The concept of regression towards the (I really should say a) mean is important in fields far beyond baseball analysis, so I suppose we should start with an easy non-baseball example. To Wikipedia!
A class of students takes two editions of the same test on two successive days. It has frequently been observed that the worst performers on the first day will tend to improve their scores on the second day, and the best performers on the first day will tend to do worse on the second day. The phenomenon occurs because student scores are determined in part by underlying ability and in part by chance.
The last sentence is the critical one to understand. Most measurements of human ability are partly achieved by skill and partly achieved by luck. This means that data cannot always be taken at face value. Since we cannot always be completely confident that we’ve measured what we want to measure, we can apply an expectedregression to the mean to get a true idea of talent. We all do this, whether we mean to or not. The rookie that comes up in September and gets a hit in his first at-bat? The numbers say he’s on pace for a career batting average of 1.000. Does anyone expect said rookie to never make an out in his life? Of course not.
The interesting question is which mean to apply our expected regression towards. What if our rookie is reckoned by scouts to be an excellent pure hitter? What if he’s a guy who swings from the heels and misses half the time he offers at a pitch? Clearly, we expect different batting averages from the two, and one at-bat isn’t going to influence our expectations either way. We’d regress the first player towards the ‘good hitter’ population mean, and the second towards the ‘bad-hitter’ population mean. Eventually (given enough at-bats), we simply use their career numbers as the population mean for the player. This is a shortcut rather than being analytically rigourous, as some element of randomness always influences career numbers, meaning that barring other information players should always be expected to be slightly more average than they have been historically. It’s not a big effect, however; I merely highlight it to demonstrate the difficulty in choosing the mean towards which we expect a player to regress.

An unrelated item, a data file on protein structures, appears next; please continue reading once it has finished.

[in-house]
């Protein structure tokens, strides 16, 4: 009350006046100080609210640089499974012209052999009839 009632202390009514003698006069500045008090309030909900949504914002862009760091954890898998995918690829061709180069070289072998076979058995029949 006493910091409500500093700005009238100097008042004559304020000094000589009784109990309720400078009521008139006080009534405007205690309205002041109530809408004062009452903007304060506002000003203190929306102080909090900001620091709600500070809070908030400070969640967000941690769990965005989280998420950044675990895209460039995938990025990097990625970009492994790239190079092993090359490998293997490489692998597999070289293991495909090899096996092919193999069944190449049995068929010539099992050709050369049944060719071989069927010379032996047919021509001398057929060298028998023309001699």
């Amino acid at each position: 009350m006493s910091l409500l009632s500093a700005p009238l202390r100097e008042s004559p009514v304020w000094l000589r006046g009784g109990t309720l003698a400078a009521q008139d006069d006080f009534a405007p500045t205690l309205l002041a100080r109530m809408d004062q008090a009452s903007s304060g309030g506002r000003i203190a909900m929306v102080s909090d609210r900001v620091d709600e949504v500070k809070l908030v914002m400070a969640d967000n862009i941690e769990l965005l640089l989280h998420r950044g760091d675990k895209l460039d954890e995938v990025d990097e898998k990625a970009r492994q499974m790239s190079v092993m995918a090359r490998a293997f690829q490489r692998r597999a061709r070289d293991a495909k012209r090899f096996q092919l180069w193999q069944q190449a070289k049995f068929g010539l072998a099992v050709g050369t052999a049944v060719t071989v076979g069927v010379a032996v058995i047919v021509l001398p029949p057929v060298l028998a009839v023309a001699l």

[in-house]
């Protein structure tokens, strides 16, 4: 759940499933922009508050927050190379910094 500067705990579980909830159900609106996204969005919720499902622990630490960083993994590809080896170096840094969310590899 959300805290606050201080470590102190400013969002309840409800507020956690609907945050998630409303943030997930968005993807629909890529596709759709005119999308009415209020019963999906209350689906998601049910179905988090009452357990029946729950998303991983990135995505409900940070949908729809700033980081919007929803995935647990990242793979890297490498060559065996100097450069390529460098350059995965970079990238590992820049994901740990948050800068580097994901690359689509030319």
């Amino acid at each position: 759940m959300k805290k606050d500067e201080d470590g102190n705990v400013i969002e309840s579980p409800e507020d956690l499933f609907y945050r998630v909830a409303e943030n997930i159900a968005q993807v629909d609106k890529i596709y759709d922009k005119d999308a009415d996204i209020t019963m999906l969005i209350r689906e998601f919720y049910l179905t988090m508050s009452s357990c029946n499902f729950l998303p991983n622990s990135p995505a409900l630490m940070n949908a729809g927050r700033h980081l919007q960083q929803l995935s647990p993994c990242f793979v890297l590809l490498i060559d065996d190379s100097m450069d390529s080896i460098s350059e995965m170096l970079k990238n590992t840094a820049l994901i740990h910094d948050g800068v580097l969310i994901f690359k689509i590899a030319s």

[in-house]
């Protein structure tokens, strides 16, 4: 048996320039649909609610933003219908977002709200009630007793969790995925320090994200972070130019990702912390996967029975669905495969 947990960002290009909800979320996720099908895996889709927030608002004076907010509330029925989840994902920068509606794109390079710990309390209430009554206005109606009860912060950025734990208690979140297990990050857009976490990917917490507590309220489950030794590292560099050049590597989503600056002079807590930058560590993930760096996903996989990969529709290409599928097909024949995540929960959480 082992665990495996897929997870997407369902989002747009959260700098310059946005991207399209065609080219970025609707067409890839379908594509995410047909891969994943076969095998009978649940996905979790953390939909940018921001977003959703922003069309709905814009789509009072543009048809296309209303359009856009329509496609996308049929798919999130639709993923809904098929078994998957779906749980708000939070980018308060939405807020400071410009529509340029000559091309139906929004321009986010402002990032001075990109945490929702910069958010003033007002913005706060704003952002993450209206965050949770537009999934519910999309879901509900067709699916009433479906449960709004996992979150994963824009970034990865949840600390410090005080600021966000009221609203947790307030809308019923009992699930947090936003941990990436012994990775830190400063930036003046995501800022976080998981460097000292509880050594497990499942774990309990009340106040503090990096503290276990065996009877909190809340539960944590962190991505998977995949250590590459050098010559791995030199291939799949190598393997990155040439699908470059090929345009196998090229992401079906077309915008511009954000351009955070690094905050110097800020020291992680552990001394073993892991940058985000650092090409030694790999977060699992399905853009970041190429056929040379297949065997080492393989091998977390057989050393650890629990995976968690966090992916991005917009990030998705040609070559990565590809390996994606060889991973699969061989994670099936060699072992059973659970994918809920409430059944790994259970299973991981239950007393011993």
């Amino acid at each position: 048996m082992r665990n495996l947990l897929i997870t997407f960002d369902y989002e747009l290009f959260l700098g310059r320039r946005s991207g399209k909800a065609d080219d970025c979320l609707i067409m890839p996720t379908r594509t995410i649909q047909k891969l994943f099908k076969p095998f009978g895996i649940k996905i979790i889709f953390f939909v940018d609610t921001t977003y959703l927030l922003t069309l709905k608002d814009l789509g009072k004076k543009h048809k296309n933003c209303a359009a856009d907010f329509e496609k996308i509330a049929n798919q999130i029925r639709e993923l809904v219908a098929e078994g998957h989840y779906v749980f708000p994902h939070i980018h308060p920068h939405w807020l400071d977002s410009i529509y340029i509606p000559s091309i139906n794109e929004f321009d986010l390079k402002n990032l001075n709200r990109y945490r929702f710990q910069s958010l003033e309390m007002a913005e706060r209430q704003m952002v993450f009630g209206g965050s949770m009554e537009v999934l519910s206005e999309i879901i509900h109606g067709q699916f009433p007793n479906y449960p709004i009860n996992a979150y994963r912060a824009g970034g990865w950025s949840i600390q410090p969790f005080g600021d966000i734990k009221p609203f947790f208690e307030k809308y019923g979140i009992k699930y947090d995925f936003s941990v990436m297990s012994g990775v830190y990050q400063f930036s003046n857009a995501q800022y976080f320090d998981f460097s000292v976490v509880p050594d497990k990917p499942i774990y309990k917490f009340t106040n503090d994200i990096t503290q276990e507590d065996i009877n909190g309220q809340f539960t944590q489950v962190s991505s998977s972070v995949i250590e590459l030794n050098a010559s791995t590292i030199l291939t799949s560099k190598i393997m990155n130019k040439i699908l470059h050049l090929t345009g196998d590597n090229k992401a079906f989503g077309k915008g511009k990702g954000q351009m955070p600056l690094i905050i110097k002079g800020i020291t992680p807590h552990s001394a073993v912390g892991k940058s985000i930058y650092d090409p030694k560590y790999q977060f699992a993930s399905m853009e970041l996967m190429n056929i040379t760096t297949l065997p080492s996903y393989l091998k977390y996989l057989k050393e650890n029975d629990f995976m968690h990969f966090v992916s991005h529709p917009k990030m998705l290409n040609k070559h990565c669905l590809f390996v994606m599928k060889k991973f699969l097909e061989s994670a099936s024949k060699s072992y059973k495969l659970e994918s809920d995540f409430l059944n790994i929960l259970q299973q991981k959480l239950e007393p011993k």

Clearly the idea of regression towards a mean is the force behind the need for large samples of data in order to have strong conclusions about talent level. However, while we intuitively know that one at-bat doesn’t mean a whole lot, we don’t have a good grasp on how strong our conclusions are for any apparently reasonable sample size. This is dangerous, and leads to poor conclusions and arguments, as well as the occasional misinformed request for larger sample sizes. The requisite sample size depends on the proportion of skill and luck inherent in a measurement – higher means a lower sample size is required for a given level of confidence in one’s results, and vice versa.
Lies, Damned Lies, and Statistics
We all know that numbers are manipulable, and that it’s possible to draw completely ludicrous conclusions from them that simply don’t bear up to even basic common sense. With a good grasp on the theory behind regression towards the mean, one can avoid the pitfalls of putting too much faith in a poor sample size. However, we remain unsure of what sample size is actually required for a given metric until regression’s close cousin correlation comes into play. Regression also does not protect us from statistical arguments based on irrational theories of value (i.e. over/undervaluing a specific skill or statistic).
● ‘Regression’ in this case carries no positive or negative connotation. It can push numbers up or drag them down.
● Regression analysis is a statistical technique used for modelling systems, and is not strictly related to regression towards the mean.
● The more statistically inclined may note that estimating talent via a combination of measurements and regression is actually a Bayesian Inference with the population mean as the prior.
● Regression is not the same as a actual change in talent level. An player slowing down due to age is not ‘regressing’, he is declining (or perhaps a combination of both).
● As with most statistical concepts, there is no guarantee here. Just because a player appears likely to regress does not mean he will do so. This is important to bear in mind.
Links for Further Reading: